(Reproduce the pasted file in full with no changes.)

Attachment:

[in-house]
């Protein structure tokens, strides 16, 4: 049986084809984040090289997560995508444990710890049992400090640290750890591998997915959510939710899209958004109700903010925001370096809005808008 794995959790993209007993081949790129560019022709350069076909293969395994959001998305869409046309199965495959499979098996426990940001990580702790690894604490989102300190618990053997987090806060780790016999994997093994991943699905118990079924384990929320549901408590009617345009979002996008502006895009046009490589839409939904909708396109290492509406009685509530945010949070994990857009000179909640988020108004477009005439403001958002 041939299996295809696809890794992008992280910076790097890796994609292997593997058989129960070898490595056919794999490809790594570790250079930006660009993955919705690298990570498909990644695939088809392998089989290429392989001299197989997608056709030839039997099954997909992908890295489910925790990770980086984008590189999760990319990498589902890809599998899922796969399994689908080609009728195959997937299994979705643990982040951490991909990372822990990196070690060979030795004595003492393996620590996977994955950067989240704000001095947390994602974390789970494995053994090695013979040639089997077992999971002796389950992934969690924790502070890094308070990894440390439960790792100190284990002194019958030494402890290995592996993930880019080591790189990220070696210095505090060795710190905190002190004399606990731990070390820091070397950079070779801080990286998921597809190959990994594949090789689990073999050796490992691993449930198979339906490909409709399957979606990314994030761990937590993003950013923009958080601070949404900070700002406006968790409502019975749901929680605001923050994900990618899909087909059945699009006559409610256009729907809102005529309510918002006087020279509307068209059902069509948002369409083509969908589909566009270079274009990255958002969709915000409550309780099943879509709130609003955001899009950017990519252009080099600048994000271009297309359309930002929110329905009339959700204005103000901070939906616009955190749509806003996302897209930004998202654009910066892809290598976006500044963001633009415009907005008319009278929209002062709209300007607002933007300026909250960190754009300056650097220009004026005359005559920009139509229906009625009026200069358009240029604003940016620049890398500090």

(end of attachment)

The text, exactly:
[in-house]
């Protein structure tokens, strides 16, 4: 049986084809984040090289997560995508444990710890049992400090640290750890591998997915959510939710899209958004109700903010925001370096809005808008 794995959790993209007993081949790129560019022709350069076909293969395994959001998305869409046309199965495959499979098996426990940001990580702790690894604490989102300190618990053997987090806060780790016999994997093994991943699905118990079924384990929320549901408590009617345009979002996008502006895009046009490589839409939904909708396109290492509406009685509530945010949070994990857009000179909640988020108004477009005439403001958002 041939299996295809696809890794992008992280910076790097890796994609292997593997058989129960070898490595056919794999490809790594570790250079930006660009993955919705690298990570498909990644695939088809392998089989290429392989001299197989997608056709030839039997099954997909992908890295489910925790990770980086984008590189999760990319990498589902890809599998899922796969399994689908080609009728195959997937299994979705643990982040951490991909990372822990990196070690060979030795004595003492393996620590996977994955950067989240704000001095947390994602974390789970494995053994090695013979040639089997077992999971002796389950992934969690924790502070890094308070990894440390439960790792100190284990002194019958030494402890290995592996993930880019080591790189990220070696210095505090060795710190905190002190004399606990731990070390820091070397950079070779801080990286998921597809190959990994594949090789689990073999050796490992691993449930198979339906490909409709399957979606990314994030761990937590993003950013923009958080601070949404900070700002406006968790409502019975749901929680605001923050994900990618899909087909059945699009006559409610256009729907809102005529309510918002006087020279509307068209059902069509948002369409083509969908589909566009270079274009990255958002969709915000409550309780099943879509709130609003955001899009950017990519252009080099600048994000271009297309359309930002929110329905009339959700204005103000901070939906616009955190749509806003996302897209930004998202654009910066892809290598976006500044963001633009415009907005008319009278929209002062709209300007607002933007300026909250960190754009300056650097220009004026005359005559920009139509229906009625009026200069358009240029604003940016620049890398500090």